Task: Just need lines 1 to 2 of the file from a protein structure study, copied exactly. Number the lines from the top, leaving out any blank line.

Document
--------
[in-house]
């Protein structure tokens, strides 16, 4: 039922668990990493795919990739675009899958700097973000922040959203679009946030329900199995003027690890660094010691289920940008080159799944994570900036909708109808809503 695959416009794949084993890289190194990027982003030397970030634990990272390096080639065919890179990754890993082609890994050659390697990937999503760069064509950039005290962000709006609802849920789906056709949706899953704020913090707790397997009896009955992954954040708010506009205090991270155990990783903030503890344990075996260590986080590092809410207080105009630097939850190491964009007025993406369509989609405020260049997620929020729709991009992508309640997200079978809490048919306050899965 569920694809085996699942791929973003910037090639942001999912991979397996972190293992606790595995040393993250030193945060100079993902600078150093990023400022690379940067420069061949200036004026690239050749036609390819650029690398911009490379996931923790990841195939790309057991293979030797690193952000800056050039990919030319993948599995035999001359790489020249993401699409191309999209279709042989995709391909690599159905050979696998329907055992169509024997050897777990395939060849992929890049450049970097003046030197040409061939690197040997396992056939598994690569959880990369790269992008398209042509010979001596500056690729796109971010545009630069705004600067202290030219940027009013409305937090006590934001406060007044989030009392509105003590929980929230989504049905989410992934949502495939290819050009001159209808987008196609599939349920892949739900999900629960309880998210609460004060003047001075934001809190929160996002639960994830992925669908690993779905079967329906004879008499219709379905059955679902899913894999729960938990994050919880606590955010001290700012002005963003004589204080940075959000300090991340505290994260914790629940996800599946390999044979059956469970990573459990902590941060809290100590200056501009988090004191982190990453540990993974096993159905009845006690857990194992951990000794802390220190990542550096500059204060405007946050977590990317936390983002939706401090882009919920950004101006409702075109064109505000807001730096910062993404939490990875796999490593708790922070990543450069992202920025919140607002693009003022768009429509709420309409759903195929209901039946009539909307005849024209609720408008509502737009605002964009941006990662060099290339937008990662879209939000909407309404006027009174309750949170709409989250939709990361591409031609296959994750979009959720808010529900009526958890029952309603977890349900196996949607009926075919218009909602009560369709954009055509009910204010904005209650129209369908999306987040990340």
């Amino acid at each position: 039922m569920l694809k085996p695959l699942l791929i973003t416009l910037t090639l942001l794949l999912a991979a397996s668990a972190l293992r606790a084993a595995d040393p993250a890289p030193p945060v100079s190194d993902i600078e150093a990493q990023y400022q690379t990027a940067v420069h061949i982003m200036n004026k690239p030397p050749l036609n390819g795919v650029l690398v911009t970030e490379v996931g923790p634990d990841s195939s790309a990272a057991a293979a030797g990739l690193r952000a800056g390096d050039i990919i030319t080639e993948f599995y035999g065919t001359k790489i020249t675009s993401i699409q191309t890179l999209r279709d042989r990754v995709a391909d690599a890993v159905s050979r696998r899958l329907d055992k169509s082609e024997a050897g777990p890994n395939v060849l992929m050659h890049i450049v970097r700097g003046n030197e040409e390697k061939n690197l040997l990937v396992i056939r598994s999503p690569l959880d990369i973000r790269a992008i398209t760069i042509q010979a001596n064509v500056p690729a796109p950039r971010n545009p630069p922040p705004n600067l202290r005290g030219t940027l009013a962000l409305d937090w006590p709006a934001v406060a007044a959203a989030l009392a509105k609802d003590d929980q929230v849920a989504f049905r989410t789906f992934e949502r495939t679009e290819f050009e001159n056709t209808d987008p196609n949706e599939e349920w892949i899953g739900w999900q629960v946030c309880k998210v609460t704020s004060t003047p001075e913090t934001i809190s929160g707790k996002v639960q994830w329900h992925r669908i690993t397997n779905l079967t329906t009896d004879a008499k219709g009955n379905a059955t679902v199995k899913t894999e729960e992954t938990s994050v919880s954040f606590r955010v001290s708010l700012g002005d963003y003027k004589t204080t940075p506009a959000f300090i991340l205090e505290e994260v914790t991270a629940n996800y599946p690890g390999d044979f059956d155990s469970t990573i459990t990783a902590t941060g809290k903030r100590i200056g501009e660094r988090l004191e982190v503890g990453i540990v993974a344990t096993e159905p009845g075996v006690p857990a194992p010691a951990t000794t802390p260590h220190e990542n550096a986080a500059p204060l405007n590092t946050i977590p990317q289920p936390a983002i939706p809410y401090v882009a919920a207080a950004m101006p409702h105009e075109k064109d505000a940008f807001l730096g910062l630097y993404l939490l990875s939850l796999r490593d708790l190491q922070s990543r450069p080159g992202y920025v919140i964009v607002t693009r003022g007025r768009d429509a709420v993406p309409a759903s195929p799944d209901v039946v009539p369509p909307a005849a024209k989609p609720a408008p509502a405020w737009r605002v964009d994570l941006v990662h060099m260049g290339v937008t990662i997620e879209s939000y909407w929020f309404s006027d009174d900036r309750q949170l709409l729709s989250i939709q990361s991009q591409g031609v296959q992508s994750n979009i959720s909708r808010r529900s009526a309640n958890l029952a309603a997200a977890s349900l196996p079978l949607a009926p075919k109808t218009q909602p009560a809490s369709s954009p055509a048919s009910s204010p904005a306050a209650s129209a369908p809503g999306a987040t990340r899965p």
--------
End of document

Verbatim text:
[in-house]
């Protein structure tokens, strides 16, 4: 039922668990990493795919990739675009899958700097973000922040959203679009946030329900199995003027690890660094010691289920940008080159799944994570900036909708109808809503 695959416009794949084993890289190194990027982003030397970030634990990272390096080639065919890179990754890993082609890994050659390697990937999503760069064509950039005290962000709006609802849920789906056709949706899953704020913090707790397997009896009955992954954040708010506009205090991270155990990783903030503890344990075996260590986080590092809410207080105009630097939850190491964009007025993406369509989609405020260049997620929020729709991009992508309640997200079978809490048919306050899965 569920694809085996699942791929973003910037090639942001999912991979397996972190293992606790595995040393993250030193945060100079993902600078150093990023400022690379940067420069061949200036004026690239050749036609390819650029690398911009490379996931923790990841195939790309057991293979030797690193952000800056050039990919030319993948599995035999001359790489020249993401699409191309999209279709042989995709391909690599159905050979696998329907055992169509024997050897777990395939060849992929890049450049970097003046030197040409061939690197040997396992056939598994690569959880990369790269992008398209042509010979001596500056690729796109971010545009630069705004600067202290030219940027009013409305937090006590934001406060007044989030009392509105003590929980929230989504049905989410992934949502495939290819050009001159209808987008196609599939349920892949739900999900629960309880998210609460004060003047001075934001809190929160996002639960994830992925669908690993779905079967329906004879008499219709379905059955679902899913894999729960938990994050919880606590955010001290700012002005963003004589204080940075959000300090991340505290994260914790629940996800599946390999044979059956469970990573459990902590941060809290100590200056501009988090004191982190990453540990993974096993159905009845006690857990194992951990000794802390220190990542550096500059204060405007946050977590990317936390983002939706401090882009919920950004101006409702075109064109505000807001730096910062993404939490990875796999490593708790922070990543450069992202920025919140607002693009003022768009429509709420309409759903195929209901039946009539909307005849024209609720408008509502737009605002964009941006990662060099290339937008990662879209939000909407309404006027009174309750949170709409989250939709990361591409031609296959994750979009959720808010529900009526958890029952309603977890349900196996949607009926075919218009909602009560369709954009055509009910204010904005209650129209369908999306987040990340």